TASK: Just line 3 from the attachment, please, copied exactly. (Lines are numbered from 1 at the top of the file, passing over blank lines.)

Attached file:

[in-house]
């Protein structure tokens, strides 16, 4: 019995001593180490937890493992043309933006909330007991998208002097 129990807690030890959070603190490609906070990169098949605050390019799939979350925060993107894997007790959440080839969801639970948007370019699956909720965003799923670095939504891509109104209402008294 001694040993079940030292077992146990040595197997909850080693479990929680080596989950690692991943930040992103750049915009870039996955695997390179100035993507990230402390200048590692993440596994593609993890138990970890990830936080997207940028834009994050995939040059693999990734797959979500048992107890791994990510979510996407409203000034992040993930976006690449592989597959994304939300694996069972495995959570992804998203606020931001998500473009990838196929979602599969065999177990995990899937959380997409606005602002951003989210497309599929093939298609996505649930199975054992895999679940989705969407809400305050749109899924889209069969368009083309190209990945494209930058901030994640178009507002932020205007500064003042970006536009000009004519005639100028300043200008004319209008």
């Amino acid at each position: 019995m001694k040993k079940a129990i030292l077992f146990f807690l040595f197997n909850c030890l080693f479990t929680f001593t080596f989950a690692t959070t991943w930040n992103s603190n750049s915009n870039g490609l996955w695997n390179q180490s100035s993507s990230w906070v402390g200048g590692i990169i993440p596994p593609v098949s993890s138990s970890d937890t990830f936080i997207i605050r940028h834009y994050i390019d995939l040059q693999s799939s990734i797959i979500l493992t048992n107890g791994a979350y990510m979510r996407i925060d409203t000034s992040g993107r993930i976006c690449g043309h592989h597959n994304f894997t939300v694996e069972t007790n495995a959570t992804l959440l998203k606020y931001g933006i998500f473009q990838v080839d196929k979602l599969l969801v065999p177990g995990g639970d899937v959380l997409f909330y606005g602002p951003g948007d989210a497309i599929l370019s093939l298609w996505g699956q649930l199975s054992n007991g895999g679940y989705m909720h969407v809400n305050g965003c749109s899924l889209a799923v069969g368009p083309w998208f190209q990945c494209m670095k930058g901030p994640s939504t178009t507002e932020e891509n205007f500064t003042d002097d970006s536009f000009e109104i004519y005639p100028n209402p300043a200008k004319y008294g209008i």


């Amino acid at each position: 019995m001694k040993k079940a129990i030292l077992f146990f807690l040595f197997n909850c030890l080693f479990t929680f001593t080596f989950a690692t959070t991943w930040n992103s603190n750049s915009n870039g490609l996955w695997n390179q180490s100035s993507s990230w906070v402390g200048g590692i990169i993440p596994p593609v098949s993890s138990s970890d937890t990830f936080i997207i605050r940028h834009y994050i390019d995939l040059q693999s799939s990734i797959i979500l493992t048992n107890g791994a979350y990510m979510r996407i925060d409203t000034s992040g993107r993930i976006c690449g043309h592989h597959n994304f894997t939300v694996e069972t007790n495995a959570t992804l959440l998203k606020y931001g933006i998500f473009q990838v080839d196929k979602l599969l969801v065999p177990g995990g639970d899937v959380l997409f909330y606005g602002p951003g948007d989210a497309i599929l370019s093939l298609w996505g699956q649930l199975s054992n007991g895999g679940y989705m909720h969407v809400n305050g965003c749109s899924l889209a799923v069969g368009p083309w998208f190209q990945c494209m670095k930058g901030p994640s939504t178009t507002e932020e891509n205007f500064t003042d002097d970006s536009f000009e109104i004519y005639p100028n209402p300043a200008k004319y008294g209008i």